Q. You just said that physically you feel fine. How do you feel mentally and emotionally going into this year’s US Open as opposed to last year? Can you look back a little bit on last year’s Open.
ROGER FEDERER: I’m very excited, very happy. Back to world No. 1. I’ve had a magical summer for me. Really ever since the French Open, it’s been a good year all around anyways, but winning Wimbledon, getting back to world No. 1, there’s been so many things happening for me, it’s been a wonderful last few weeks. I feel like I’m feeling better than last year because I was a bit shaken up against the loss by Jo-Wilfred Tsonga, and even through Montréal, it was a tough situation. Cincy I didn’t play all that great, lost to Tomas Berdych. I came into the US Open not quite sure of how I was playing. I was actually playing really, really well. I had that brutal match with Novak, up two sets to love. I feel like this year mentally I’m more at peace. Then again, that doesn’t give you any – how do you say – idea yet of how you’re going to do at the US Open and Cincinnati. We all have to wait and see how that goes.

Q. You mentioned about reclaiming the world No. 1 spot in the ATP world rankings. You surpassed Pete Sampras’ record by doing that this summer. At your age, at this time in your career, how important is it to you to keep surpassing records like those of Pete’s?
ROGER FEDERER: I don’t know how important it really is for me. I just think it’s a motivation, a big one, for me to be able to have the opportunity to reach such great records, you know, equal, tie and break records like these. It obviously kind of gets you going. It motivates me to play against younger generations. It motivates me playing in front of full stadiums. All these things add to the great puzzle and life I’m living as a player. It makes easier, all the sacrifices, all the traveling, playing we do on a daily basis. But it’s not most important. But obviously it’s a nice thing to have and one I hope I will be very proud of once I retire.

Q. The US Open has record prize money again this year, $25.5 million. You’re somebody that travels all around the world. Can you tell us if you’ve seen how the economy has affected different places? I imagine pro tennis players are insulated because the tournaments take very good care of you as you travel. But can you talk about if you’ve seen any change in how places have been affected by the economy over the last few years.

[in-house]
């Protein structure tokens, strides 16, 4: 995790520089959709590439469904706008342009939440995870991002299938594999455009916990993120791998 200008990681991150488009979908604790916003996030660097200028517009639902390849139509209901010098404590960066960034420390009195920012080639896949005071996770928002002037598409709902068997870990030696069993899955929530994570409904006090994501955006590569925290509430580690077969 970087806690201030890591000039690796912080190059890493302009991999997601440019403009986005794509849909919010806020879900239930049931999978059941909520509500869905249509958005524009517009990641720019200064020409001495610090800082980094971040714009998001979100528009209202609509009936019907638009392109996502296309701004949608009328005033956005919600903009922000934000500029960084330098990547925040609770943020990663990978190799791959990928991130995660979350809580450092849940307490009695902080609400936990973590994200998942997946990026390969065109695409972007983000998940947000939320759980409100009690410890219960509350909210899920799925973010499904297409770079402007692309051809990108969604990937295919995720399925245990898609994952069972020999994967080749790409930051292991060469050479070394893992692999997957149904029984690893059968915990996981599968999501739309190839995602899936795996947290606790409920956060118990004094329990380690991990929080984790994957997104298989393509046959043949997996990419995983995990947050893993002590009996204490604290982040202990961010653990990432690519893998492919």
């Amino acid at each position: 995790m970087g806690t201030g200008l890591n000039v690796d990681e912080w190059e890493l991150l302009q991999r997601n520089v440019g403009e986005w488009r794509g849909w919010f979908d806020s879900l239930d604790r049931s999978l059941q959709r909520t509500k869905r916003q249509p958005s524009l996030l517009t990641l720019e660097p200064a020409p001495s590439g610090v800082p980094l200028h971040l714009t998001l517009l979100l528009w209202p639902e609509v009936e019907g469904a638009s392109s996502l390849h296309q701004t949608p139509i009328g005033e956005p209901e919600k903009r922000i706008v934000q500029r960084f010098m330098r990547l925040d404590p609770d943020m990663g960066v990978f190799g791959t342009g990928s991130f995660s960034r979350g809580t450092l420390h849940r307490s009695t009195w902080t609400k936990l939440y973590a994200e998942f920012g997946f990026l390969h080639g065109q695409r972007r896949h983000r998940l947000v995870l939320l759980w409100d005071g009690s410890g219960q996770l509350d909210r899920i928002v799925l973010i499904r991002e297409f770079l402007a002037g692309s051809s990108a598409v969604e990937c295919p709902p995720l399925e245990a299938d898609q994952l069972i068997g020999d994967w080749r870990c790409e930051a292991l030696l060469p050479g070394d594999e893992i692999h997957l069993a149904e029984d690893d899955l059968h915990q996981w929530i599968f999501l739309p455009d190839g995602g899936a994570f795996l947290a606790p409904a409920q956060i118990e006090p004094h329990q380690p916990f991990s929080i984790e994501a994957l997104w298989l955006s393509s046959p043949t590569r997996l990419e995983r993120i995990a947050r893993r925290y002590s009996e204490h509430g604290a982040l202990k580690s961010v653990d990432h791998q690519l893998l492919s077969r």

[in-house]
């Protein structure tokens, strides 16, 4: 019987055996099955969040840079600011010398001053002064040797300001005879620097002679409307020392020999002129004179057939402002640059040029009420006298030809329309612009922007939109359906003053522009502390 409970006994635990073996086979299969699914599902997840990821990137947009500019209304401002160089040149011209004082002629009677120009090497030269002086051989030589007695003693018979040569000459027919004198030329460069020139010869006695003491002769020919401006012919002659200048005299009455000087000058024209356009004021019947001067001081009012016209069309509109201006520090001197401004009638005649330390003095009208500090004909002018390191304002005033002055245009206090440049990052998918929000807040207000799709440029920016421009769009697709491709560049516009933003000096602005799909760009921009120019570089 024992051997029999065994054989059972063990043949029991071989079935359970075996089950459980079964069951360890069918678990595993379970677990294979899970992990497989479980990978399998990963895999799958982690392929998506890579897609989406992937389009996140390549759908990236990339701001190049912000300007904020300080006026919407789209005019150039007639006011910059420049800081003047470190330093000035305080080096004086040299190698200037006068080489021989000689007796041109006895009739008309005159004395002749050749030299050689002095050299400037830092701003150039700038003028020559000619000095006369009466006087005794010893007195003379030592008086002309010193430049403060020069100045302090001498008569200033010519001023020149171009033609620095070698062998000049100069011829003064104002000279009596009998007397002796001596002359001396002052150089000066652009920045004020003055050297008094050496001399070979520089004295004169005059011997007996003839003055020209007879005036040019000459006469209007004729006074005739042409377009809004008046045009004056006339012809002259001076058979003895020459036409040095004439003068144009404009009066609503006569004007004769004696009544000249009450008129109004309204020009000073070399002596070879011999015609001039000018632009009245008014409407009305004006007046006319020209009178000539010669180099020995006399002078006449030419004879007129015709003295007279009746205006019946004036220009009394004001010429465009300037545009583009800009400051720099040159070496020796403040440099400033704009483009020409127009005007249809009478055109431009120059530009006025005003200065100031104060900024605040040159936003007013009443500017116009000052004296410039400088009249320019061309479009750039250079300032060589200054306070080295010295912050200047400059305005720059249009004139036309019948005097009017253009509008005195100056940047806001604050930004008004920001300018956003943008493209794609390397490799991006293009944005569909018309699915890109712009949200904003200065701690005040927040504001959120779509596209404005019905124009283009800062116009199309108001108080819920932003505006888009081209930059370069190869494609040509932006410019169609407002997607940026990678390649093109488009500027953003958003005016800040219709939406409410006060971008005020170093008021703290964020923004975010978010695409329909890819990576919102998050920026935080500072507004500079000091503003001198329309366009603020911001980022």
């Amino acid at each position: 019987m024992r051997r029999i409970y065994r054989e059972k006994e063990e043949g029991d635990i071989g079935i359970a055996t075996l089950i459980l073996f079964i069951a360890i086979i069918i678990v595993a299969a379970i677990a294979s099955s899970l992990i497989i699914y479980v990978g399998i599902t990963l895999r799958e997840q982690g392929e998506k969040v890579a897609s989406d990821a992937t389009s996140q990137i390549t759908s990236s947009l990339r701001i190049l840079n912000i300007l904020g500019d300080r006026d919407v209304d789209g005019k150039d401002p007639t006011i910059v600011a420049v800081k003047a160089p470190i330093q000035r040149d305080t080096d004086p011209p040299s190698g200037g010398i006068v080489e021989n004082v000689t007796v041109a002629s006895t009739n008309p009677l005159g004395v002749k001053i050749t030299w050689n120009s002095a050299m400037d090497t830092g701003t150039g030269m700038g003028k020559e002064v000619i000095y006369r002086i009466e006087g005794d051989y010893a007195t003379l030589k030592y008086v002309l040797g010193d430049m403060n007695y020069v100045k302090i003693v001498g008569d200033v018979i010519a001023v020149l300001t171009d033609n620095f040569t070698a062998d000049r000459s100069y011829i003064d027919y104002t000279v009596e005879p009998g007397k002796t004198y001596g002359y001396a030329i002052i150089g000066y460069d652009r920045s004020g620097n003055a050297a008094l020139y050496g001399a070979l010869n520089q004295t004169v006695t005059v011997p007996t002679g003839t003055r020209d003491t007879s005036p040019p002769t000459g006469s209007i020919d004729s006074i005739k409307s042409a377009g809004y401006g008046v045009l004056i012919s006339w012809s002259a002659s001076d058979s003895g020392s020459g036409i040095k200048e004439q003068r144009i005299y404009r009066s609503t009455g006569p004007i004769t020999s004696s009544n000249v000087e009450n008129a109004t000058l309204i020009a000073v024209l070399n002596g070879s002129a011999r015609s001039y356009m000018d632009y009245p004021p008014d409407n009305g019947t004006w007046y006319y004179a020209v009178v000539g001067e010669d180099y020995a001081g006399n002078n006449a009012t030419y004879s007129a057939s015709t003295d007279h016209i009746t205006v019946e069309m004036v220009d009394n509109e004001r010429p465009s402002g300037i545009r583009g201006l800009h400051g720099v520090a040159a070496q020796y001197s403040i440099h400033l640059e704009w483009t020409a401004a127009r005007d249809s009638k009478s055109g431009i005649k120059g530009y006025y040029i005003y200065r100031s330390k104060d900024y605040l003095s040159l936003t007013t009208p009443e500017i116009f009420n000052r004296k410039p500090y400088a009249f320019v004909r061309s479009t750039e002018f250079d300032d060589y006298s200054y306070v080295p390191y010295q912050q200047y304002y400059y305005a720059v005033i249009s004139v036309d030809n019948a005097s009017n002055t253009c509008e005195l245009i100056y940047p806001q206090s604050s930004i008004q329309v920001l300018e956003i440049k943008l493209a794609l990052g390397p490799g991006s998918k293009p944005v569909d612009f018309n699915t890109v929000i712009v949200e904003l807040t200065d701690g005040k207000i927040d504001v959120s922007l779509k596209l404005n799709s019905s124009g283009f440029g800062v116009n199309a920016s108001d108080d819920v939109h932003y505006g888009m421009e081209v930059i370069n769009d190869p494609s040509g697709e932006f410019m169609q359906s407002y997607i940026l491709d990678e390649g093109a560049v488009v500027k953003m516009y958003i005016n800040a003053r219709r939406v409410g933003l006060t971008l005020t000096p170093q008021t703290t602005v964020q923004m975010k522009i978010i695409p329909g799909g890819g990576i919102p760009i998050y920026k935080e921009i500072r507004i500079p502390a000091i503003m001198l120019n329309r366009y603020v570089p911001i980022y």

ROGER FEDERER: By ‘places’ you mean tournaments, right?

Q. Yes.
ROGER FEDERER: I think we’ve gone through the crisis – who knows, maybe there’s another crisis on the horizon here – actually pretty good, considering how bad the economy was from 2008 till now. We’re obviously trying to sign on some sponsors during that time for the tour because we lost Mercedes and others. I think we’ve actually gotten through this financial crisis, economic crisis, really well. I think also, obviously because it’s a one-week or two-week event, you have an entire year to look for ways trying to make your tournament sustainable. Obviously you hope that they had long-term contracts. Obviously some did get unlucky, that the contracts ran out right at the time that you didn’t want it to run out. Obviously then it was a dangerous and difficult situation really for those. They asked the ATP for relief, the council and board. That’s what we discussed and tried to make it a good decision for the tournament but also for the players, because you want to keep the jobs alive for all those players, that they can travel the world and still make money and have all those possibilities to play tournaments. Overall we’ve gotten through this pretty good. Yeah, we hope it’s a successful tour, and I feel it is.

Q. Could you address the fact that a couple weeks ago they announced that Wimbledon in 2015 will move into the summer an extra week, so there would be three weeks of grass court play prior to it.
ROGER FEDERER: Well, I think it’s a great thing. I think it was very well-received from the players. From what I heard, everybody was in favor of it. Think back at how the tour used to be. We used to have three Grand Slams on grass, and now we only have one. We barely have one month of tennis on grass. Obviously it’s nice to keep that surface alive a bit more. It gives just a bit of a bigger rest between the French Open and Wimbledon, so that completely makes sense. Obviously, you have to understand every change brings problems from time to time. But I’m happy that Wimbledon and the US Open were able to sort out that kind of a situation because it wasn’t an easy one for the US Open, but a very good one for the players. I think Wimbledon is excited about it, too. I think it has many more upsides than downsides to it.

Q. For those of us who weren’t at Wimbledon for the Olympics, how different was it? Was there anything you missed that you would normally have at Wimbledon? Anything you liked about the Olympics?